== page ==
8 thoughts on “The Ruling Class

  1. Hey Kal/dL,

    This post (specifically, the Greenwald stuff) inspired a little rambling post on my own blog, connecting the National Security State to the recent hype about “cyberwar”.

    As for Codevilla, I read about half of his article and had to put it down before I got sick of his subtly but constantly shifting definition of “the ruling class”. I see this rhetorical strategy a lot from conservative propagandists (it is probably more widespread, but they are just so blatant about it). They shift back and forth between a broad definition of their enemy (e.g. “liberals”, “the ruling class”) and a narrow definition. The broad definition makes it seem like the enemy is everywhere and controls everything, while the narrow definition makes them seem more extremist or foreign. Codevilla somehow pretends that the “country elite” (e.g. oilmen and big farmers) are somehow separate from the political elite, with their fancy degrees and big cities. He unconvincingly tries to dismiss the role of money in the making of the ruling class. I sometimes think that all we need to do is get people like Codevilla talking with the people who advocate for campaign finance limitations, and if could see each other’s points, then they’d have a full picture of the ruling class.

    There’s one more statement by Codevilla that I have to comment on: the humanities do not rule the university. If anything, they are the poor step-brother of the sciences. At least at the level of PhD students, science students get to live off of research grants while doing their dissertations (which are research), while the humanities students have to scrounge for support, often having to spend a lot of time teaching undergrads, distracting from their dissertation research. As with undergrads, after graduating, science students have much better job opportunities than humanities students.

    The only reason that the humanities might have more influence than the sciences is that many members of the ruling class — lawyers, politicians, businessmen, princes — tend to take more humanities classes than science classes.

    1. hey, man, good to hear from you…

      You know my opinion of “cyber-security;” when the government is talking about it, it’s largely a code word for copyright and digital piracy.

      One of things I bitched about(well, everyone, really) at Freedom Democrats was this burgeoning National Security apparatus being used as a security arm for politically connected corporations: the corporate national security state. Over here, I have attached a name to it: National Corporatism. And I think, and you would probably agree, that this form of political governance has an underlying conservative cultural basis to it; this culture, in many ways, is the culture of the “country class.” What Codevilla neglected to mention is that this “country class” is thoroughly nationalistic…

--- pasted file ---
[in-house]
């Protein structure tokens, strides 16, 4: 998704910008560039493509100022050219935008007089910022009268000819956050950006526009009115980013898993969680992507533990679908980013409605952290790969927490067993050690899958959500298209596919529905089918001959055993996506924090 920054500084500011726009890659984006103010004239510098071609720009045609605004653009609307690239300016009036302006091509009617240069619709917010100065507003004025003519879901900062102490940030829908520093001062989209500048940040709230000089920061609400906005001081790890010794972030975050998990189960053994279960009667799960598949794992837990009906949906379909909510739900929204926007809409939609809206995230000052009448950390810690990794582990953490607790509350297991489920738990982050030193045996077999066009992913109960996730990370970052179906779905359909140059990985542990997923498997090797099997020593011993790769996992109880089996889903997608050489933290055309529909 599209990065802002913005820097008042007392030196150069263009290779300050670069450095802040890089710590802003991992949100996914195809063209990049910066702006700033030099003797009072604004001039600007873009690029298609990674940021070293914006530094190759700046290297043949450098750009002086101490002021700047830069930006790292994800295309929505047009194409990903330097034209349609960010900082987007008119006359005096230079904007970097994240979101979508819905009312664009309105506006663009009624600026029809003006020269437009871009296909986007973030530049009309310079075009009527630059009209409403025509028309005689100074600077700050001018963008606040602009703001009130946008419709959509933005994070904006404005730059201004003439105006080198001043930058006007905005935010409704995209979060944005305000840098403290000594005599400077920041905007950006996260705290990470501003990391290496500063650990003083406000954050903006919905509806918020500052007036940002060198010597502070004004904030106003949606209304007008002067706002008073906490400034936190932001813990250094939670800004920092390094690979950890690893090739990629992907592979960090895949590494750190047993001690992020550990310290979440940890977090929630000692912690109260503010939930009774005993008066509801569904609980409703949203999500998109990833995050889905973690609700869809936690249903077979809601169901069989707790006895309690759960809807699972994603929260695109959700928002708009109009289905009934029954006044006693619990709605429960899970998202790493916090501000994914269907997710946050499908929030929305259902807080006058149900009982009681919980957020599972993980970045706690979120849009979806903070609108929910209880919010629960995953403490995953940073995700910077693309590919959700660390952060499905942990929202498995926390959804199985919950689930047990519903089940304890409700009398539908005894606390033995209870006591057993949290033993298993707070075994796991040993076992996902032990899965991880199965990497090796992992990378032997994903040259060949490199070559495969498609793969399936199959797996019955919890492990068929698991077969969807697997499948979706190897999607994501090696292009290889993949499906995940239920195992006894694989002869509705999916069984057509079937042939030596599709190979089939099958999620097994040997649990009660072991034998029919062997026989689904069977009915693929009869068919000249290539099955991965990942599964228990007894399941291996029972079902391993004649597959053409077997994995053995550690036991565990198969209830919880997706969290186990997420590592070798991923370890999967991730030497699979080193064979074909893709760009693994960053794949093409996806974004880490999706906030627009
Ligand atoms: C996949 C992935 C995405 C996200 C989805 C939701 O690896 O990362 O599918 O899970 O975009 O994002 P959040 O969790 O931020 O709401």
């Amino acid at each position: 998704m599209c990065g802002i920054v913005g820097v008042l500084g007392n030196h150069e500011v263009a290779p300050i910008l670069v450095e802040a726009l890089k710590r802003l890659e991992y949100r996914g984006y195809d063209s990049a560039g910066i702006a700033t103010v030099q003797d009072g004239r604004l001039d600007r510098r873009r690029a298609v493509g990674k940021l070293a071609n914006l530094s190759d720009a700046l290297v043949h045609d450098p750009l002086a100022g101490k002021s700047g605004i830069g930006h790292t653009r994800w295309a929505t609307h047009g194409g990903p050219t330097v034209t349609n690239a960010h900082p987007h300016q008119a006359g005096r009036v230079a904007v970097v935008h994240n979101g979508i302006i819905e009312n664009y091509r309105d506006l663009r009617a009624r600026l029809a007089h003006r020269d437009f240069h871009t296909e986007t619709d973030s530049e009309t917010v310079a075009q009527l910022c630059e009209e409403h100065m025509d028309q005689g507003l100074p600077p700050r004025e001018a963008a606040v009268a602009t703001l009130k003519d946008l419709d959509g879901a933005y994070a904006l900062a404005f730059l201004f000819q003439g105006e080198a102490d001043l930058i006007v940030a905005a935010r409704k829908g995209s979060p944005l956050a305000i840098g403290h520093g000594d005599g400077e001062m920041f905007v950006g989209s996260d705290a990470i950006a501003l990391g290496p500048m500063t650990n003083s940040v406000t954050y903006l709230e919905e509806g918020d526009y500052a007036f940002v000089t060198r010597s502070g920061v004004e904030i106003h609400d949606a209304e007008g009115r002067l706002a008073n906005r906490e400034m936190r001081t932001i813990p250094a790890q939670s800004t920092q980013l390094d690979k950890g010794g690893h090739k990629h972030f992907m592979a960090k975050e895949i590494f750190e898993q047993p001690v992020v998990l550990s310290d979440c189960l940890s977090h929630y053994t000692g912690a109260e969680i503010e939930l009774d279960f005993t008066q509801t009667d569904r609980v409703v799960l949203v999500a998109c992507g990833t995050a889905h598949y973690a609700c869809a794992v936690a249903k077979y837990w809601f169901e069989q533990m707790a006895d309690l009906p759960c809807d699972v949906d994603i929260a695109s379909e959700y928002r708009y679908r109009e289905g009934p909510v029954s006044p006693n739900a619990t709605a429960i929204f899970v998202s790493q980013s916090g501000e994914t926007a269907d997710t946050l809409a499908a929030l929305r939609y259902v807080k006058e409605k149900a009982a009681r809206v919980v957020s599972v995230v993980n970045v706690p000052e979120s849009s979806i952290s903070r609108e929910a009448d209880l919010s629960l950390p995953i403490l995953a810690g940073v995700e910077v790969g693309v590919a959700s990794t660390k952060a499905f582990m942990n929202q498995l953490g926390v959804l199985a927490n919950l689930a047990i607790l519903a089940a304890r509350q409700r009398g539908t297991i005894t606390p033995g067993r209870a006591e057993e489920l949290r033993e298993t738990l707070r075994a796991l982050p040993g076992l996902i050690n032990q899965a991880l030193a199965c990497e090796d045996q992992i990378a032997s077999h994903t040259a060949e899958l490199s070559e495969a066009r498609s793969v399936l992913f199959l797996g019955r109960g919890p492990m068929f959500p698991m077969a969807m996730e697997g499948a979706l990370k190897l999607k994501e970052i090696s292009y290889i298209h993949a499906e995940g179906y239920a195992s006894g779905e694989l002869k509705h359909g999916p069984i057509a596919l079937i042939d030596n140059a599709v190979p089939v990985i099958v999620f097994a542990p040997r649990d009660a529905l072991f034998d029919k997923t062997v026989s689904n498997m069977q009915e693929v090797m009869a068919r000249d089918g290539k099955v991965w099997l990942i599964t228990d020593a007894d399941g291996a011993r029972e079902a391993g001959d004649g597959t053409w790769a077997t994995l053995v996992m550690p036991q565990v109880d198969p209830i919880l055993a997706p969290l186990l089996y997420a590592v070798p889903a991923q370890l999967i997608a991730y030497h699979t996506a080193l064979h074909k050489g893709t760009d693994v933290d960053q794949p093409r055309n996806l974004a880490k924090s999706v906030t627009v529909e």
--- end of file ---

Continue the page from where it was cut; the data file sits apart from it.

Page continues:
2. Ricketson,
      You said almost exactly what I wanted to say about the Codevilla article, except the last time I tried, I degenerated into sputtering incoherence. I’m an even tempered man but he really did press all my buttons.
      I’d like to make one very minor quibble: while the sciences are better off than the humanities, the pure sciences are very much second fiddle to engineering. That’s where the really big research grants tend to be. I suppose these days though that everything comes second to the institution’s business school, except perhaps the football team.

      1. “pure sciences are very much second fiddle to engineering. That’s where the really big research grants tend to be.”

        True. Three cheers for the DoD!

        After my previous comment, I noticed that Codevila is a Professor emeritus of International Relations. So, he must have some experience with this issue, but I still can’t fathom what he means.

        I mentioned his claim to a friend, who’se snide remark is better than anything that I can think of: scientists and engineers have better things to do than sit on faculty senate.

        If I try to translate that thought so that it isn’t disparaging, I come to suspect that the faculty of the humanities and social sciences tend to have more political/social influence simply because that is their area of expertise. They care about it and they have well-articulated opinions about it.

        But at the end of the day, all that time spent politicking doesn’t necessarily compensate for their lack of funds.

  2. I should note that there have been quite a few libertarians/libertarian economists who have, since the original publication of this post, come out with effusive praise of Codevilla’s essay. For example, Robert Higgs called Codevilla’s essay the best characterization of American Political class conflict that he has ever read. In fact, other than Arnold Kling, who agreed with my assessment that the piece was largely reactionary, I haven’t seen any criticism of it. It’s all been effusive praise.

    The fact is, Codevilla’s essay is easily debunked. There is a simple empirical problem that “Red States,” the primary home of this country class, are net tax feeders on the Federal Government. The “Blue States” are net federal tax losers. The Country Class is thoroughly nationalistic, and it is this conservative, nationalistic culture which culturally underlies the National Security State, or the Permanent War Economy. Anyone who is familiar with the origins of class theory, from the radical french liberal tradition, knows that it originated out the critique of the Napoleonic Permanent War Economy.

    While I expect conservatives to despise left-wing communitarianism, it’s somewhat clear that quite a few libertarians despise it as well, to the point of incoherence. Does anyone actually think left-wing political correctness drives class conflict. As I pointed out, the ruling class, at least publicly, is very conservative. Everyone goes to church, everyone attends prayer breakfasts, everyone condemns sex and violence in popular culture, everyone reveres the military and anyone in uniform. It is one aspect of the “pink police State” that I refer to from time to time. This one aspect is a culture that is officially very conservative, but unofficially not so conservative.

    I plan to write one more follow-up to my posts on the “Ruling Class.” The Communitarian Divide. The left-wing, right-wing communitarian diversion will result in a pink police state overlaying the political corporatism of a permanent war, compliance economy.